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We have helped to achieve an excellent outcome from SITA UK’s plans to extend its Binnegar Quarry, close to Puddletown Road three miles west of Wareham in Dorset.
Because the development would affect Ford Common, owned by SITA, the company had to offer land in exchange for the common land it wished to quarry. SITA applied in September 2014 to deregister 197,000 square metres of the common, and offered in exchange 229,000 metres of land to the north of the A352 and to the east and west of Binnegar Lane (a mile east of Stokeford). This includes a small, new public car-park off Binnegar Lane.
We were involved at an early stage and have worked hard throughout to get the best deal for the public. There were objections to the common-land exchange (from the society and East Stoke Parish Council, among others) followed by negotiations in which we made good progress, and a public hearing was held in February 2016. The inspector has approved the common-land exchange; the development already had planning permission.
Ralph Holmes, our Purbeck local correspondent, welcomes the result. He says: ‘It should be of great benefit to local residents, walkers, cyclists and horse-riders. New paths, bridleways and car-parks all make for easy access, together with the right for the public to walk over the whole area under the Countryside and Rights of Way Act 2000.
‘Natural England has given helpful advice to ensure that there will be no detrimental effect on the important wildlife of the heathland areas.’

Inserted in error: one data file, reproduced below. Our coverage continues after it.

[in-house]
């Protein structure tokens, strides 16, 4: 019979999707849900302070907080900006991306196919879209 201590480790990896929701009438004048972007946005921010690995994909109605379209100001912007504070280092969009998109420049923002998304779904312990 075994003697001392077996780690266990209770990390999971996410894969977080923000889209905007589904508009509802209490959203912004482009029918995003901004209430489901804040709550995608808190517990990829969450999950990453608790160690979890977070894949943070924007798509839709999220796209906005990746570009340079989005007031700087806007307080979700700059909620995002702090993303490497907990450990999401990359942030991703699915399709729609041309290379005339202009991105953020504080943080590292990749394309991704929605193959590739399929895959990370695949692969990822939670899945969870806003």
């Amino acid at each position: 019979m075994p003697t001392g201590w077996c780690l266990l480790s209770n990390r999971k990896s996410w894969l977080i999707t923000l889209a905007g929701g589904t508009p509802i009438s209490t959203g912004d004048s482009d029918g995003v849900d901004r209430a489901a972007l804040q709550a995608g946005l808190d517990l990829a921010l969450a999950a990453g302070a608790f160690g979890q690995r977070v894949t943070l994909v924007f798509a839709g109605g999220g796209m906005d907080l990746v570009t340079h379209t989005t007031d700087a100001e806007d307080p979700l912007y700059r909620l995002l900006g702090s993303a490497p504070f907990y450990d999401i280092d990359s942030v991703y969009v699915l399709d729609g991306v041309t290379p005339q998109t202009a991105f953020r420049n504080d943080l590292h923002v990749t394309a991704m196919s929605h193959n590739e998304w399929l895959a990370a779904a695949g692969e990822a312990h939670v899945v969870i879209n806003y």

Soon after he moved to Purbeck in 2012, Ralph was surprised to find that the public was almost completely, and wrongly, excluded from Ford Common, by ditches, fences and impenetrable hedges and ‘no access’ notices. In her report, the inspector, Heidi Cruickshank, described this lack of access as ‘unsatisfactory’ and ‘disappointing’.
Ralph is pleased with the progress that has been made since SITA’s application. He says: ‘I and another member of the Open Spaces Society had friendly and helpful discussions with SITA. I found SITA well informed about access issues and willing to make reasonable changes. I am delighted that access to the replacement land will be easy and that new bridleways will allow access for walkers, riders and cyclists to the remaining areas of the original Ford Common.
‘In 20 years or so time, when quarrying and restoration are complete, the rest of the original common will be re-registered and opened up to the public with a new bridleway and a further small car-park. The replacement land will remain as common land so we will have gained considerably. I am very pleased with the outcome of our negotiations.’
The inspector’s decision is here.